(ii) 

delay includes delay between the alleged offence and it being reported: s 165B(6)(a)

(iii) 

significant forensic disadvantage is not established by mere passage of time by itself: s 165B(6)(b), and

(c) 

a party makes an application for the direction: s 165B(2).

In TO v R [2017] NSWCCA 12 at [167], the court provided “a summary of the effect of s 165B” with reference to the cases of Groundstroem v R [2013] NSWCCA 237 and Jarrett v R (2014) 86 NSWLR 623 at [60]–[63]:

1. 

The duty on the judge to give a direction in accordance with subsection (2) arises only on application by a party and what is said to be the particular significant forensic disadvantage must form part of the application: Groundstroem v R at [56].

2. 

Subsection (5) prohibits the judge from directing the jury “about any forensic disadvantage the defendant may have suffered because of delay” otherwise than in accordance with the section: Jarrett v R at [53].

3. 

There is a duty to inform the jury of the nature of the disadvantage and the need to take that disadvantage into account when considering the evidence, only when the judge is satisfied that the defendant has “suffered a significant forensic disadvantage because of the consequences of delay”: Jarrett at [53].

4. 

Subsection (3) provides a rider to the obligation to inform where the judge is satisfied there are “good reasons” for not taking that step: Jarrett at [53].

5. 

Subsection (4) prohibits the judge from suggesting that it would be dangerous or unsafe to convict the defendant “solely because of” the delay or the disadvantage. Otherwise, no particular form of words need be used: Jarrett at [53].

6. 

Whether there has been a significant forensic disadvantage depends on the nature of the complaint and the extent of the delay in the circumstances of the case. The extent of delay is not the test. It is the consequence of delay which is decisive: Groundstroem at [61]. The proper focus of s 165B is on the disadvantage to the accused: Jarrett at [60].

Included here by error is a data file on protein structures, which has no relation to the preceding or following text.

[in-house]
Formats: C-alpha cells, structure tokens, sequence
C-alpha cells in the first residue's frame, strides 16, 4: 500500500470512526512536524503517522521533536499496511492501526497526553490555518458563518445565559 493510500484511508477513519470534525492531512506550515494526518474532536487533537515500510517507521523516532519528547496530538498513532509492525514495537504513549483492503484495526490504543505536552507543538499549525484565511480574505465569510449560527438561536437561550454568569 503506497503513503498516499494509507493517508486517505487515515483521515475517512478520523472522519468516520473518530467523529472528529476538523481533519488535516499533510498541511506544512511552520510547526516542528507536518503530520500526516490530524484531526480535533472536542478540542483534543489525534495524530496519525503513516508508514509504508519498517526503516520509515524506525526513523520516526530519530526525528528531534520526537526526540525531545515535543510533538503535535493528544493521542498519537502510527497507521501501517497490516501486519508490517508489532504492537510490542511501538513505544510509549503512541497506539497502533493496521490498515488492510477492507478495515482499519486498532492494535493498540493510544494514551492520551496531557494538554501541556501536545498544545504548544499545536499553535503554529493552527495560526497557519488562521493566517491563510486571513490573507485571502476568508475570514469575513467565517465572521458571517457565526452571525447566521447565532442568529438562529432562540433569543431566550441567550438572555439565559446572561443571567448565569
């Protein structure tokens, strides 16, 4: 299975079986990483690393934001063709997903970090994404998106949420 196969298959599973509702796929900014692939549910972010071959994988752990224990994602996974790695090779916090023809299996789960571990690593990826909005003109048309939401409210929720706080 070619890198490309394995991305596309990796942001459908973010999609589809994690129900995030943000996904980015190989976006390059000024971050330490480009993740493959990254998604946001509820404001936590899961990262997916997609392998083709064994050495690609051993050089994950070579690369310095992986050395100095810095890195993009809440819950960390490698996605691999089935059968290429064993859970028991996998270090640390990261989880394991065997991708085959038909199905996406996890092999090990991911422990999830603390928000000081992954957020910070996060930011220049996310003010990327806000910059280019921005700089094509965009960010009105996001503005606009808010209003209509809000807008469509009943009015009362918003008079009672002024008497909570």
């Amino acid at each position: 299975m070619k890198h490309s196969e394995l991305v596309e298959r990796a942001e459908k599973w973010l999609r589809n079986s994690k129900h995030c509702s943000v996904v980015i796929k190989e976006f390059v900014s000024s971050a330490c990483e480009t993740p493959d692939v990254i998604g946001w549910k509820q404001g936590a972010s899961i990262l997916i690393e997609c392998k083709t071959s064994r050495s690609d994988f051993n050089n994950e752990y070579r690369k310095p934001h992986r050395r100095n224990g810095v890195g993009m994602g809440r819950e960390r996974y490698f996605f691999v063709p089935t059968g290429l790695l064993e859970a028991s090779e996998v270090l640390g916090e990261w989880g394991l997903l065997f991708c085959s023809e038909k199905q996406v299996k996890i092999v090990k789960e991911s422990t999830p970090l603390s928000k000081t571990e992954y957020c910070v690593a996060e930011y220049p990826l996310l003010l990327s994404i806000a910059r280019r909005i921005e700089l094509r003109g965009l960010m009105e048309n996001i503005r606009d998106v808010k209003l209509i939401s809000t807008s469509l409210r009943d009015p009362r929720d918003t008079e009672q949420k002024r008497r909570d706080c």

7. 

The concept of delay is relative and judgmental. Although various factors may contribute to a delay, where a significant element is misconduct on the part of the accused, any resultant forensic disadvantage may not be characterised as a consequence of delay or, in the alternative, may provide a good reason for a judge not to give a direction, pursuant to the exception in s 165B(3): Jarrett at [61]–[62].

8. 

If the accused is put on notice of the complaint, any failure to make inquiry thereafter will not normally constitute a consequence of the delay, but a consequence of the accused’s own inaction: Jarrett at [63].

The focus of s 165B is on the disadvantage to the accused and, unlike Longman v The Queen (1989) 168 CLR 79, there is no generalised assumption concerning the reliability of the complainant's evidence as a consequence of the delay: Jarrett v R at [54], [60]. Section 165B(4) specifically prohibits the giving of a “dangerous to convict” Longman direction which was considered by the Parliament to be an encroachment on the fact-finding task of the jury: W v R at [125]. A failure by a party to apply for a forensic disadvantage direction does not prevent a judge giving such a direction in order to avoid a perceptible risk of a miscarriage of justice: TO v R at [181] and [183]. This is supported by the preservation of the common law under s 9(1) Evidence Act and by the text of s 165B(5) which include “… but this section does not affect any other power of the judge to give any warning to, or to inform, the jury”: TO v R at [181]–[182].

In Jarrett v R, the complainant alleged the accused, who was the father of her best friend, secured her silence by threatening suicide if she told anyone. Basten JA said at [62]:

If the trial judge had been satisfied that such a threat had been made ... that would have provided a good reason not to treat the direction as required or, if the power were engaged, a good reason for not exercising it.